The nerves of the Tartan Army were fraying, along with the manager's, as Wales took the lead after just 13 minutes. The Scottish rearguard cleared a long throw into the box, but the ball fell for Peter Nicholas, who showed good strength to beat 2 Scottish defenders, as they appeared to get in each other's way. Nicholas squared the ball into the box which was met by Mark Hughes, who fired a low drive past Jim Leighton and into the back of the net, to spark wild celebrations among the home support.
The situation got worse at halftime, with the Scots still trailing on the scoreboard. Jim Leighton informed Stein that he had lost one of his contact lenses! Left with little choice, Big Jock was forced to sacrifice one of his possible tactical substitutions, with Alan Rough taking up the duties between the sticks. Behind, running low on options and with the expectations of a nation weighing heavily upon him, Stein had just one last chance to lift his deflated charges; to inspire them, to make them believe in themselves.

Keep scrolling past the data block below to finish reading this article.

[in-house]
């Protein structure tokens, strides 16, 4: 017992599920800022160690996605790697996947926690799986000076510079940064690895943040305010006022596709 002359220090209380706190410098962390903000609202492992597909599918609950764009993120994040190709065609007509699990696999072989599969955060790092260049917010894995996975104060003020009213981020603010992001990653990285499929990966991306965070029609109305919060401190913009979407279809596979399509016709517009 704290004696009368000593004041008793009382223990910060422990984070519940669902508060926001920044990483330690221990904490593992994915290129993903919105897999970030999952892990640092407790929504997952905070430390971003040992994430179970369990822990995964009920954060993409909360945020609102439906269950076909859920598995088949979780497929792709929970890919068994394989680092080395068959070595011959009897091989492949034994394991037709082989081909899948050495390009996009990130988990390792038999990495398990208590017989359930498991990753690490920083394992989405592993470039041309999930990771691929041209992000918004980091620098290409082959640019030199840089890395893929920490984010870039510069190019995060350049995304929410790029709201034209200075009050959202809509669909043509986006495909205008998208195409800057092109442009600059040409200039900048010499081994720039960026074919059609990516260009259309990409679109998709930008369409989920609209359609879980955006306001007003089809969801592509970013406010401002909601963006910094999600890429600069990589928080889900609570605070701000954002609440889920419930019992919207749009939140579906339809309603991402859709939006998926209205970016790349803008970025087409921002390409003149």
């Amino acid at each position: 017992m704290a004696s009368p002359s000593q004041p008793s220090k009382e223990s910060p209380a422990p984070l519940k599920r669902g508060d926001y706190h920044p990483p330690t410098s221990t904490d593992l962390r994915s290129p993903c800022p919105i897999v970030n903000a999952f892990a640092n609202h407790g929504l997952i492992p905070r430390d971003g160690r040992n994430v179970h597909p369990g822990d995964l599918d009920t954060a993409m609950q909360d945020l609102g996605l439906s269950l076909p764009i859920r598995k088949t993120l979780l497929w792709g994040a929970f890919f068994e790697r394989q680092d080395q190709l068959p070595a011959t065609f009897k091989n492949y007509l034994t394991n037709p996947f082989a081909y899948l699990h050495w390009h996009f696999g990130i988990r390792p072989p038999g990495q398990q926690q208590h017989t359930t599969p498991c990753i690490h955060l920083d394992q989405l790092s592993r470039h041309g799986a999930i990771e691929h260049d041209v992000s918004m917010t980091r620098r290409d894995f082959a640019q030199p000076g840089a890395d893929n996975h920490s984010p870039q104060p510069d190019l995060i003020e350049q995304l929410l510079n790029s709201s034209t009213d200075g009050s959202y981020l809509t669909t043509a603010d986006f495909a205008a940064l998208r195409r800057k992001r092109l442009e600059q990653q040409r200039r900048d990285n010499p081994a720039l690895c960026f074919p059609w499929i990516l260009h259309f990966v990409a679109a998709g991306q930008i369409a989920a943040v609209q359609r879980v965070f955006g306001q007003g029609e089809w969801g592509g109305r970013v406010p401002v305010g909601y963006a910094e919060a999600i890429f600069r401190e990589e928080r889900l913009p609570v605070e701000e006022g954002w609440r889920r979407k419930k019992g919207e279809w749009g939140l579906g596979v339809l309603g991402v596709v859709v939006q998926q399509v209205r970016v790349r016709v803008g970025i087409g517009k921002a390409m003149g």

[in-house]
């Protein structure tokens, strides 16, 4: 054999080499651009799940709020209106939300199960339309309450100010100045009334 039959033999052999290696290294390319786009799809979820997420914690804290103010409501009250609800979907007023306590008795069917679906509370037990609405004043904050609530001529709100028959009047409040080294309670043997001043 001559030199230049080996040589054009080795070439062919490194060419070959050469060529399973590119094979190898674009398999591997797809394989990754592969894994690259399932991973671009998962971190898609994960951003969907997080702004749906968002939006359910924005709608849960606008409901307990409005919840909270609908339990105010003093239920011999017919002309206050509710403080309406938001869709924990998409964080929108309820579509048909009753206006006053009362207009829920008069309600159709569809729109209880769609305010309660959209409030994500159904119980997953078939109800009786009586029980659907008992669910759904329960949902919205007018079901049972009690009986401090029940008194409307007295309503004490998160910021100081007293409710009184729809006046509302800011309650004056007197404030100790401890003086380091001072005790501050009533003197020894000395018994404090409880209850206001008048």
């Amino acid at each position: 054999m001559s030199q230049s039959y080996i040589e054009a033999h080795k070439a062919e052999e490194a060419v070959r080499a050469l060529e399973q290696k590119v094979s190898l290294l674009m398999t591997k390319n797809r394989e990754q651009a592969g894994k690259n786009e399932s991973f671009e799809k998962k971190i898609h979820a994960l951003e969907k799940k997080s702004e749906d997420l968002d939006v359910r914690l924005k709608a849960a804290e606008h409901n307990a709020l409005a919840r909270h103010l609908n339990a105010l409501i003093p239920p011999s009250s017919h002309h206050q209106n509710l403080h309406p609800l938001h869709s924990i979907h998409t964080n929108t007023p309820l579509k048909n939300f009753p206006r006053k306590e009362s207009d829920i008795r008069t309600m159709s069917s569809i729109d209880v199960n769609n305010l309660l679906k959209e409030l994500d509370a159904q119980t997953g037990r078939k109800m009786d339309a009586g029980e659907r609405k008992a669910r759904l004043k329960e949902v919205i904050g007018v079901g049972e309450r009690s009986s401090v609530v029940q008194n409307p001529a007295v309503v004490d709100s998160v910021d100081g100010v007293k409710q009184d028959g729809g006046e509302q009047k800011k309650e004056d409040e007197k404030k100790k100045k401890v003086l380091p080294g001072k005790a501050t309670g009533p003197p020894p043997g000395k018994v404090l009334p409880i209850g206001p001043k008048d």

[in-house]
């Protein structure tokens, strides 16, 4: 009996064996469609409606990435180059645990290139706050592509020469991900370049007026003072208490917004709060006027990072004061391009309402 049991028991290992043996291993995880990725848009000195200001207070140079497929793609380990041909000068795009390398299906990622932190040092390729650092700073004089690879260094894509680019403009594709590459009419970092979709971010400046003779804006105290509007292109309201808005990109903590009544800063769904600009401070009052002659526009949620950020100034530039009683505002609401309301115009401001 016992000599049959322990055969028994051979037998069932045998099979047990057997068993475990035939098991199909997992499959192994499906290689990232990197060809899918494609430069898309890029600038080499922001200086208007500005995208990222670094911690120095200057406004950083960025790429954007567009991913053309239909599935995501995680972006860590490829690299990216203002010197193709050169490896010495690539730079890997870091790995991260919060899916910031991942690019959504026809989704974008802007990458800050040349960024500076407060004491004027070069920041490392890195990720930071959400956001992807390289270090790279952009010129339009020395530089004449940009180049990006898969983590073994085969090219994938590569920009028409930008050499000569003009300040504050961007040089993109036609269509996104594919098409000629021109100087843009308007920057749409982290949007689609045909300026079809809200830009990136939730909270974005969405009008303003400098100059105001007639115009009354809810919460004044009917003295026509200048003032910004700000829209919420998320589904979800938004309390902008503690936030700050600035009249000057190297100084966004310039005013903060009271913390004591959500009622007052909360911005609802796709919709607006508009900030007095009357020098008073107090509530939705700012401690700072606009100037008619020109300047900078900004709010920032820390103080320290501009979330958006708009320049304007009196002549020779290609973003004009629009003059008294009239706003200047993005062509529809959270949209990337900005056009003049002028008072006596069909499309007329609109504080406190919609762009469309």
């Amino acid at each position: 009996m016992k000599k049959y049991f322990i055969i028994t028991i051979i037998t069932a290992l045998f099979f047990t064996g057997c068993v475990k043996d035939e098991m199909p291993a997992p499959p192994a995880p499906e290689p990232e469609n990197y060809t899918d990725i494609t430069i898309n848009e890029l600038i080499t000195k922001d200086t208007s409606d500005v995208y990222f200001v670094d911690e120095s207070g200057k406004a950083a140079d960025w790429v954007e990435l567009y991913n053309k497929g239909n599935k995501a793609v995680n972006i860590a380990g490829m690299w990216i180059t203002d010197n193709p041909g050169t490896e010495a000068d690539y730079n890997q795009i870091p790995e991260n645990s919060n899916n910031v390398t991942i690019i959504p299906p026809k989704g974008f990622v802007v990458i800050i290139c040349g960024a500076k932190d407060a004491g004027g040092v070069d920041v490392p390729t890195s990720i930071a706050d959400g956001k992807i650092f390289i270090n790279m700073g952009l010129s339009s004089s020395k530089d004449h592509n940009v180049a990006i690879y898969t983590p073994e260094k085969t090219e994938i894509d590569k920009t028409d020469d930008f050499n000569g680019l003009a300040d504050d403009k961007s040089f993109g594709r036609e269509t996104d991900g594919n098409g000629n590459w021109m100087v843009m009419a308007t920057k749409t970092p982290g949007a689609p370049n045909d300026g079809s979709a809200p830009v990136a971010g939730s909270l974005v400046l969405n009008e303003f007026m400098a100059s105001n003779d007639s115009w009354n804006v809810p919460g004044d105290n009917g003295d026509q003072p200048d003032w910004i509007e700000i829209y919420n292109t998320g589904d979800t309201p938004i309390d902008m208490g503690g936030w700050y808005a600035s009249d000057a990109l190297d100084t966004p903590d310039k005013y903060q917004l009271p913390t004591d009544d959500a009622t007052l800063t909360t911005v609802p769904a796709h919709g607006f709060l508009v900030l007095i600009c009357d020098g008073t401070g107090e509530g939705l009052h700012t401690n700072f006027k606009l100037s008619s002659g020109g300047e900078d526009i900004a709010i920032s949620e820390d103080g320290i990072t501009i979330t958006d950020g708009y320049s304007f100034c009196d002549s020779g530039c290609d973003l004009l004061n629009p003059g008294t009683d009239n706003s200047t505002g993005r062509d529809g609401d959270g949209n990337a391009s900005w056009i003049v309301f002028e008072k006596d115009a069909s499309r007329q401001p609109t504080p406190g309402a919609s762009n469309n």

Whatever Big Jock said during that half time team talk it certainly had the desired effect. It roused the side from it's lethargy. The Scots began the second period like a team possessed, forcing the Welshmen further and further onto the back foot and clearly on the defensive.
With time ticking away, Stein turned to his bench and on the hour mark made the decision to replace the aggressive Gordon Strachan with the unpredictable Davie Cooper, in the hopes that the winger could find a way to unlock the resilient Welsh rearguard. This one last tactical switch would prove critical as events unfolded for Scotland.